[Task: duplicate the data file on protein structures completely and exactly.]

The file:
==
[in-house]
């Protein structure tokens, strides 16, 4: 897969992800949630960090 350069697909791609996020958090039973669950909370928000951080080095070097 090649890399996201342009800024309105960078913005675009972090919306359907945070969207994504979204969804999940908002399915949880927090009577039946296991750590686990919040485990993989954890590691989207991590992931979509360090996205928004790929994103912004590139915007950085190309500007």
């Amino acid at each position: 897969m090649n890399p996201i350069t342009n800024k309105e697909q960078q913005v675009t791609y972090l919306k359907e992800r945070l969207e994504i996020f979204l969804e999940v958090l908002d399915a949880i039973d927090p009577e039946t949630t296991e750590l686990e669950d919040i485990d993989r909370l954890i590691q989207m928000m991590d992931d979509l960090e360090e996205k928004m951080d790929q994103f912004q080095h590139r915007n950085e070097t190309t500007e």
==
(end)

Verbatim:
[in-house]
């Protein structure tokens, strides 16, 4: 897969992800949630960090 350069697909791609996020958090039973669950909370928000951080080095070097 090649890399996201342009800024309105960078913005675009972090919306359907945070969207994504979204969804999940908002399915949880927090009577039946296991750590686990919040485990993989954890590691989207991590992931979509360090996205928004790929994103912004590139915007950085190309500007």
């Amino acid at each position: 897969m090649n890399p996201i350069t342009n800024k309105e697909q960078q913005v675009t791609y972090l919306k359907e992800r945070l969207e994504i996020f979204l969804e999940v958090l908002d399915a949880i039973d927090p009577e039946t949630t296991e750590l686990e669950d919040i485990d993989r909370l954890i590691q989207m928000m991590d992931d979509l960090e360090e996205k928004m951080d790929q994103f912004q080095h590139r915007n950085e070097t190309t500007e």